What is the definition of a high mass star?

1 Answer
Mar 6, 2016

In the Core of a Star be it any type, the pressure and temperature is high enough to squeeze atomic nuclei by initiating Nuclear Fusion. For instance Hydrogen nuclei fuse together to form Helium and from Helium to other heavier elements, But the heavier the element, the more the pressure and temperature required to fuse that element into a much heavier element.

The Sun in it's main Sequence stage will burn Hydrogen into Helium and once it has no more hydrogen to burn it'll burn Helium, but Helium fusion requires much more density suggesting that the Sun will be much more denser in it's Red Giant stage then the main sequence Stage. Even though the Sun in it's Red Giant stage will be massive and much bigger it won't burn heavier elements, elements heavier then Carbon.

In much more massive Stars, the pressure and temperature inside the core are very much higher then the Sun so this pressure allows more hydrogen to be fused very fast that is the reason why more massive stars tend to live a short lifetime. In contrast with the Sun, massive stars, much more massive then our Sun about 8 times the mass of our Sun, after they burn all their helium into carbon can also burn that carbon into other heavier elements like Magnesium, Neon and Sodium etc. and just not that they can also burn Magnesium into Oxygen, Oxygen to Silicon and from Silicon to Iron. Fusion reaction Stops after the Star's core is filled with Iron as Iron is the most Stable element.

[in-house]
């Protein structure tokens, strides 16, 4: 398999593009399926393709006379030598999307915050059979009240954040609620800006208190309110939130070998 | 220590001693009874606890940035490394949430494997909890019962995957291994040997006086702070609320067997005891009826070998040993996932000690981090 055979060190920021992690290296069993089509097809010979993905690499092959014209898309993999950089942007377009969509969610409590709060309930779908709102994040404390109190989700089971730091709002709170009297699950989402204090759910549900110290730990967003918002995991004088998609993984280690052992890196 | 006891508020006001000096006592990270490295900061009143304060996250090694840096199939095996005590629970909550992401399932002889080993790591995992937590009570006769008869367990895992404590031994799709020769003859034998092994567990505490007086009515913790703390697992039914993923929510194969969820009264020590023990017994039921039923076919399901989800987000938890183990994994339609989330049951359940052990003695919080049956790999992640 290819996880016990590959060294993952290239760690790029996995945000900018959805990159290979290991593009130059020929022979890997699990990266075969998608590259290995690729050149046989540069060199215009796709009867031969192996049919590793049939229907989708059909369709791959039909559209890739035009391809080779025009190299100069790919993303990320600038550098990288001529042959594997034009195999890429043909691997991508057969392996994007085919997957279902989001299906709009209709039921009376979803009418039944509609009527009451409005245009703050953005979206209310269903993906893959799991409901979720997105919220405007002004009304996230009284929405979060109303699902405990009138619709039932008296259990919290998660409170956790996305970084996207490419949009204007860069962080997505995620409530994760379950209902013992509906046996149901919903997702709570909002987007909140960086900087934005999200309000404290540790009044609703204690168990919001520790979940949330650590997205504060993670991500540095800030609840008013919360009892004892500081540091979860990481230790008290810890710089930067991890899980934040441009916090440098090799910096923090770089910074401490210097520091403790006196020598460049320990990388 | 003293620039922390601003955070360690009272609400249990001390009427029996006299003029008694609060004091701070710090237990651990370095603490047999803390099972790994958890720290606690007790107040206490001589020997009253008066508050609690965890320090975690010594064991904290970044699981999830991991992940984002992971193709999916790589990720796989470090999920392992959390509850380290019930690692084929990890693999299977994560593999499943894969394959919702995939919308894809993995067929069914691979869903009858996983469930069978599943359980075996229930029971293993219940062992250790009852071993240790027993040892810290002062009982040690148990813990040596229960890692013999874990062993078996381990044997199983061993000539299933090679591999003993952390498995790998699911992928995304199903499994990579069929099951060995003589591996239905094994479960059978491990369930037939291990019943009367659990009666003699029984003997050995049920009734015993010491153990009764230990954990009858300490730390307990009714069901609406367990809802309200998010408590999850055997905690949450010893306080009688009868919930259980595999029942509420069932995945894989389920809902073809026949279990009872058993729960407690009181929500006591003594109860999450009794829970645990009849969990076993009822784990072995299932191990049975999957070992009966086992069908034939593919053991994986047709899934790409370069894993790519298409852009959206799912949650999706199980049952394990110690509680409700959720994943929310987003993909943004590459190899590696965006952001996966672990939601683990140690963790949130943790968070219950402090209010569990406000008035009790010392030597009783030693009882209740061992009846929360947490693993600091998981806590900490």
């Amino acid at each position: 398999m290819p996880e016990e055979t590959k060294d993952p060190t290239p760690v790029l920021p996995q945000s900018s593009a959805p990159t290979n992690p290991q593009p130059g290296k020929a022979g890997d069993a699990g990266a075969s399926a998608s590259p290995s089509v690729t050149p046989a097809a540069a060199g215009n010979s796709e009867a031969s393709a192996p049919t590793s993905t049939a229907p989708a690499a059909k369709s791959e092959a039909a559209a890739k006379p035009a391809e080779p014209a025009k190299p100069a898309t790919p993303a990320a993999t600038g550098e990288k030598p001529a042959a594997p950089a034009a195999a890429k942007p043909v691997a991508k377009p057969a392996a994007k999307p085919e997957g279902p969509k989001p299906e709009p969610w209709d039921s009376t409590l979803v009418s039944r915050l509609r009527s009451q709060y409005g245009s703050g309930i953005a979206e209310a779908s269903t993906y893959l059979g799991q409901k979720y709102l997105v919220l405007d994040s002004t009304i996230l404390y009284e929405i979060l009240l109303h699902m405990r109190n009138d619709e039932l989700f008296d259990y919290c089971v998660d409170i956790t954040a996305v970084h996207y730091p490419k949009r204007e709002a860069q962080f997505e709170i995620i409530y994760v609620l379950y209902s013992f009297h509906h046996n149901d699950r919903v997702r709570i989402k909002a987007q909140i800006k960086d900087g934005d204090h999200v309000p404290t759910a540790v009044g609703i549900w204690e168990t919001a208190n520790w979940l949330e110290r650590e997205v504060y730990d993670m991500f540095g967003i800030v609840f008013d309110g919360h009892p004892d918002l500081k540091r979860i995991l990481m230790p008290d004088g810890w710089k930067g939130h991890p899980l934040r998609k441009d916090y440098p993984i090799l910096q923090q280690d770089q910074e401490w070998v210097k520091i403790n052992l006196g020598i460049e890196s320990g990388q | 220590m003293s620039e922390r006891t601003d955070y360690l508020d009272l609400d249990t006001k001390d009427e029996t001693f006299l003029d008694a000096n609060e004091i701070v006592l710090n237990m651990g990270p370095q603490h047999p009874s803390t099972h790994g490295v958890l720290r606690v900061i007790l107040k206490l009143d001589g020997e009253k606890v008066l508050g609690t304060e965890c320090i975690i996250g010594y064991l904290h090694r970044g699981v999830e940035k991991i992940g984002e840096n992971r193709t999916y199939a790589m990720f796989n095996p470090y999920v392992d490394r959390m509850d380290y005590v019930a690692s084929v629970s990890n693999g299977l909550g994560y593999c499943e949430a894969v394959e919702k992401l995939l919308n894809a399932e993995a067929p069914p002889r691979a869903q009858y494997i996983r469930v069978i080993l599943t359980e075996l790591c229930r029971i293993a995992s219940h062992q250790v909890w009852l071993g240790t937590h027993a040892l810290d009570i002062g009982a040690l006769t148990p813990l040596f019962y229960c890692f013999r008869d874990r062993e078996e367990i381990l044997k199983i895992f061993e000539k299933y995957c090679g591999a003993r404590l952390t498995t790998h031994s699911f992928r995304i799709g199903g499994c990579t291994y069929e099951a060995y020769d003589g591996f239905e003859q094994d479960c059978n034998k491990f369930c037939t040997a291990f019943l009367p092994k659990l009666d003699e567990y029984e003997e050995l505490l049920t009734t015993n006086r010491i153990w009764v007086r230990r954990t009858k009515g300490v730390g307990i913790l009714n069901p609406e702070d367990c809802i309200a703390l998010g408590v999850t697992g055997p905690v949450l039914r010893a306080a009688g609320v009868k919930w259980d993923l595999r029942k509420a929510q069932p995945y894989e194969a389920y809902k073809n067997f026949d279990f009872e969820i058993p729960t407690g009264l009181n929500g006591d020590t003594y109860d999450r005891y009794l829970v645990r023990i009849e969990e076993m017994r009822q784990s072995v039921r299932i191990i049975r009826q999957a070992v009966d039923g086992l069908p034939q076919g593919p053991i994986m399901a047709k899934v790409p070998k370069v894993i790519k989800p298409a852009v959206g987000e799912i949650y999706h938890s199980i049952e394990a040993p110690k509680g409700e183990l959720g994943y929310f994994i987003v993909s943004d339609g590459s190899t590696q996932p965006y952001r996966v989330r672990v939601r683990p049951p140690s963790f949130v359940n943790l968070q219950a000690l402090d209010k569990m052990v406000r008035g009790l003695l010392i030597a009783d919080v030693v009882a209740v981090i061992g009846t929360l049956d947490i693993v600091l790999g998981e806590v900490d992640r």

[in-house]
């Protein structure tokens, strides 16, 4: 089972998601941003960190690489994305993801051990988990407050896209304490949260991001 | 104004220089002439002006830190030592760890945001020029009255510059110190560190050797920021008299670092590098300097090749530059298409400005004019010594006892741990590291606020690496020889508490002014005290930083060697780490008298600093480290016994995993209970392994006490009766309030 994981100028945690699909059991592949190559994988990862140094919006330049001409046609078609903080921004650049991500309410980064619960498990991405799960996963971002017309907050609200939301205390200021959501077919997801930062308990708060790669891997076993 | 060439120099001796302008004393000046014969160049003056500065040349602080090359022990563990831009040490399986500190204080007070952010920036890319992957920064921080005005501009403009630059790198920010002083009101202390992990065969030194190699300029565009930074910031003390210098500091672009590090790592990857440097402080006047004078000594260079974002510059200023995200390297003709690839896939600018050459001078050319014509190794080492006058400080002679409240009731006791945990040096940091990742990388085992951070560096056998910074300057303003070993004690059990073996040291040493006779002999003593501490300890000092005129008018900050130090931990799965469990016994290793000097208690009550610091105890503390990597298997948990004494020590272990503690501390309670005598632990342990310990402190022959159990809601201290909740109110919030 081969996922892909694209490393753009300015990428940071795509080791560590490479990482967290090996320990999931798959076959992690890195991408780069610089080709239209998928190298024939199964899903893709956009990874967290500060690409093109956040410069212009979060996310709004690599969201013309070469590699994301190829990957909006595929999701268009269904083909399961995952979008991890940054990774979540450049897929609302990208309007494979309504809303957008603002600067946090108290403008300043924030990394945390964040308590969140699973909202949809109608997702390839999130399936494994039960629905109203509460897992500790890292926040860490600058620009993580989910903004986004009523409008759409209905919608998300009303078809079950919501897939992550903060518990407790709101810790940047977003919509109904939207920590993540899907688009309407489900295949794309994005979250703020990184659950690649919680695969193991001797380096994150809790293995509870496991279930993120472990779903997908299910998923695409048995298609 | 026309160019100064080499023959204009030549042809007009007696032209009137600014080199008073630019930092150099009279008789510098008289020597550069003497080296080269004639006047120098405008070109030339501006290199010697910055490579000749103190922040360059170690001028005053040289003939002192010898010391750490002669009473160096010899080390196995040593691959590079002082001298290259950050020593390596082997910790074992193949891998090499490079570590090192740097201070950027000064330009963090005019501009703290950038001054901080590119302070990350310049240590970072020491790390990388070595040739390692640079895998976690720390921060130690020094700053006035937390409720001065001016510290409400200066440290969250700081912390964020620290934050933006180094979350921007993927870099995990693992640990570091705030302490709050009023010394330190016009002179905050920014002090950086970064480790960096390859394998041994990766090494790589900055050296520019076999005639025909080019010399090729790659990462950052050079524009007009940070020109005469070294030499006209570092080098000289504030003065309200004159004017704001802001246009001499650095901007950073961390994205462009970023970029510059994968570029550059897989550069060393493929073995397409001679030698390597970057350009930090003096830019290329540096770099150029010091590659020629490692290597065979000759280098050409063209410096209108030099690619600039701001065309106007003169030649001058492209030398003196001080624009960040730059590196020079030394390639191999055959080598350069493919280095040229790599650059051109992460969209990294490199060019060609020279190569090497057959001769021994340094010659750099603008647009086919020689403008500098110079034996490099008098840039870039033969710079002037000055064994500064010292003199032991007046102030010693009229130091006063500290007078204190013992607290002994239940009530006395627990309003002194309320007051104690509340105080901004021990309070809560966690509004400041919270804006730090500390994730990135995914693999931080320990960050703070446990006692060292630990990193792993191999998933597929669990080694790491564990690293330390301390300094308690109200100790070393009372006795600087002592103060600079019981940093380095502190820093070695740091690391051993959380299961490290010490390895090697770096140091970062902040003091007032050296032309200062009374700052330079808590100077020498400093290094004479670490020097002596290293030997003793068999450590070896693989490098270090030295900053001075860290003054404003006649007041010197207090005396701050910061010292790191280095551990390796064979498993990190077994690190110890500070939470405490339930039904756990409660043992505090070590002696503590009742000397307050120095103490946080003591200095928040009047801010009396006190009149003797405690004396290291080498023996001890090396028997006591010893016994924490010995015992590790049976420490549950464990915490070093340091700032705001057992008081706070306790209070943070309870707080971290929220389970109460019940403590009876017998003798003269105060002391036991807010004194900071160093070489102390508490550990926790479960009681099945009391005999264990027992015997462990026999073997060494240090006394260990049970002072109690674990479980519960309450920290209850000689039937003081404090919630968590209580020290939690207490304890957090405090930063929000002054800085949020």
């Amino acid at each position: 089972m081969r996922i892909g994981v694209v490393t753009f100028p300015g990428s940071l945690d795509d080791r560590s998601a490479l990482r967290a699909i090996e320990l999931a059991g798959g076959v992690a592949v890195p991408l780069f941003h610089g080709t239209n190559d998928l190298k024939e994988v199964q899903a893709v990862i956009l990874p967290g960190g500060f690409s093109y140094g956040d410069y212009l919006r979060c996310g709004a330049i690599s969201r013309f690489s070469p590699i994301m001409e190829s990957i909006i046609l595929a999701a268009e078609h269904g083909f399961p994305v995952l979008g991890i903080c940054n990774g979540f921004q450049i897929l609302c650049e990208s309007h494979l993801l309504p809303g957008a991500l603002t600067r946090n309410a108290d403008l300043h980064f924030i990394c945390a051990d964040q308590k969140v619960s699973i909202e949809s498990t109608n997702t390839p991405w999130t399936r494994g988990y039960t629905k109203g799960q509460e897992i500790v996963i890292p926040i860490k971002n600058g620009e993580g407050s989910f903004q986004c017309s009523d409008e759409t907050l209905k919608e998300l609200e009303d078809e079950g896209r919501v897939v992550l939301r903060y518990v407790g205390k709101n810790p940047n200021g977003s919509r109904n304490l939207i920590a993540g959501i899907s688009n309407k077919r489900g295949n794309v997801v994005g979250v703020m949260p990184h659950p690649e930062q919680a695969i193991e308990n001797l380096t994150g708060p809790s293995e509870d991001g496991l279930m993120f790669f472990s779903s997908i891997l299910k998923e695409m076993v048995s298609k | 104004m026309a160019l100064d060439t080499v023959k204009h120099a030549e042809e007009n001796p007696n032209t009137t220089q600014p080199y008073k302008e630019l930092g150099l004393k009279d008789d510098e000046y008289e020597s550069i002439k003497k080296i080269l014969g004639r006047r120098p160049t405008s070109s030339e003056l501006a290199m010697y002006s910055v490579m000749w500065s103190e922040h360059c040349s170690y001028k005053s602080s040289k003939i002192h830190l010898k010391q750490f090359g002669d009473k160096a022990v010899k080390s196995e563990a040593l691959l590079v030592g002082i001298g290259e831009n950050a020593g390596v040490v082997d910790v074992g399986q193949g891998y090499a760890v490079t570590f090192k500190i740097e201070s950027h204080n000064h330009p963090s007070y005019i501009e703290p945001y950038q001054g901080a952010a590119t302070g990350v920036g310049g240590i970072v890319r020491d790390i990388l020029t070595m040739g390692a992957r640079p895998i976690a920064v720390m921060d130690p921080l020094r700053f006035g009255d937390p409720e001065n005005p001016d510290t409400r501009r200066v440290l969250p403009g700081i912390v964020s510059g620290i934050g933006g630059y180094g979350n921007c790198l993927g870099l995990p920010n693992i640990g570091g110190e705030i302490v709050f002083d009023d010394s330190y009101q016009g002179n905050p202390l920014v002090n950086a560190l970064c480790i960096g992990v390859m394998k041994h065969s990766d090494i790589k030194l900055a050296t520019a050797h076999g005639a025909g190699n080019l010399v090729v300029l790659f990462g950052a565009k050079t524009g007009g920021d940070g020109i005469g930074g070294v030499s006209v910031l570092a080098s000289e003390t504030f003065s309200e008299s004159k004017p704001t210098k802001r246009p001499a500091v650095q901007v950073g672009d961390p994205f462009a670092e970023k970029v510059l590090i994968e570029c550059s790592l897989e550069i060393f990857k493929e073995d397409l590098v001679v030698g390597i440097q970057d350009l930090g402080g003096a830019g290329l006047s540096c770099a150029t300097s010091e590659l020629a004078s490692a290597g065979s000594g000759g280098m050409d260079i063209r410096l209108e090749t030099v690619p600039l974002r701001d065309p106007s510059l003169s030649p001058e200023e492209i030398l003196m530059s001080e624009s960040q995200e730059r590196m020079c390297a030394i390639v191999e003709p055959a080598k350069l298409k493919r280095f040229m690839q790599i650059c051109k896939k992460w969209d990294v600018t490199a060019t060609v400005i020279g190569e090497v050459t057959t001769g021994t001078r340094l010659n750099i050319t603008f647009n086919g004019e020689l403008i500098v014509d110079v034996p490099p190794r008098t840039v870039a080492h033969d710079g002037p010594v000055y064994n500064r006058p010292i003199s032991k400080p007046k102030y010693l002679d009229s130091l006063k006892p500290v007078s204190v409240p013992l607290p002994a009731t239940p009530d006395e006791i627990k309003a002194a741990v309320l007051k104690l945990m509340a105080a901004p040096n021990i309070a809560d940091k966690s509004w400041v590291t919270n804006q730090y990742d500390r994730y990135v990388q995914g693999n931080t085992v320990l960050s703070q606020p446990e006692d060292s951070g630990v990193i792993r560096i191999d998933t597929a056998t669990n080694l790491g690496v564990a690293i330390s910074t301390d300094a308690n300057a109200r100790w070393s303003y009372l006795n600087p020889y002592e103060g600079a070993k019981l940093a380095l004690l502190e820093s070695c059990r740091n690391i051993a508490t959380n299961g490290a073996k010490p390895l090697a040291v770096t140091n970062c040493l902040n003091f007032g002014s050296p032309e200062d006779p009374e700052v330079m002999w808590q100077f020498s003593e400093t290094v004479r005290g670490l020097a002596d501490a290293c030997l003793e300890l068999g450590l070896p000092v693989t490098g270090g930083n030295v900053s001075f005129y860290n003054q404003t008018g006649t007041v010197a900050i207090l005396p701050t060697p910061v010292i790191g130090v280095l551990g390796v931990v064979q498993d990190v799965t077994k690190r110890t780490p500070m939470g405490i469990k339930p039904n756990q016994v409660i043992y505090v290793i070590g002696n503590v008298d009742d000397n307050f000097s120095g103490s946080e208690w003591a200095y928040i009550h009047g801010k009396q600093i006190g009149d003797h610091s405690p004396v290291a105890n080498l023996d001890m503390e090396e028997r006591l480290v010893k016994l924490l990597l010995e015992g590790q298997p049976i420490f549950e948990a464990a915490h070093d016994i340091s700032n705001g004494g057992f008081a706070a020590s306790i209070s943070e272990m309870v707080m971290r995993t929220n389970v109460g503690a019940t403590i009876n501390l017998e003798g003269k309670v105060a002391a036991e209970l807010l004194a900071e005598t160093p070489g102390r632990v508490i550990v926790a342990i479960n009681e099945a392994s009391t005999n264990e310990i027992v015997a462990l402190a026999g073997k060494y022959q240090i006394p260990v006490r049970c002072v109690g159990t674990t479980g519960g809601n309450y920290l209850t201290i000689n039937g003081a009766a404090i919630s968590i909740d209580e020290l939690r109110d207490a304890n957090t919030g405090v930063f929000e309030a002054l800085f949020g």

After all this burning and Fusing, higher mass Stars only tend to live for a few million years as they burn fuel much more faster then low mass Stars.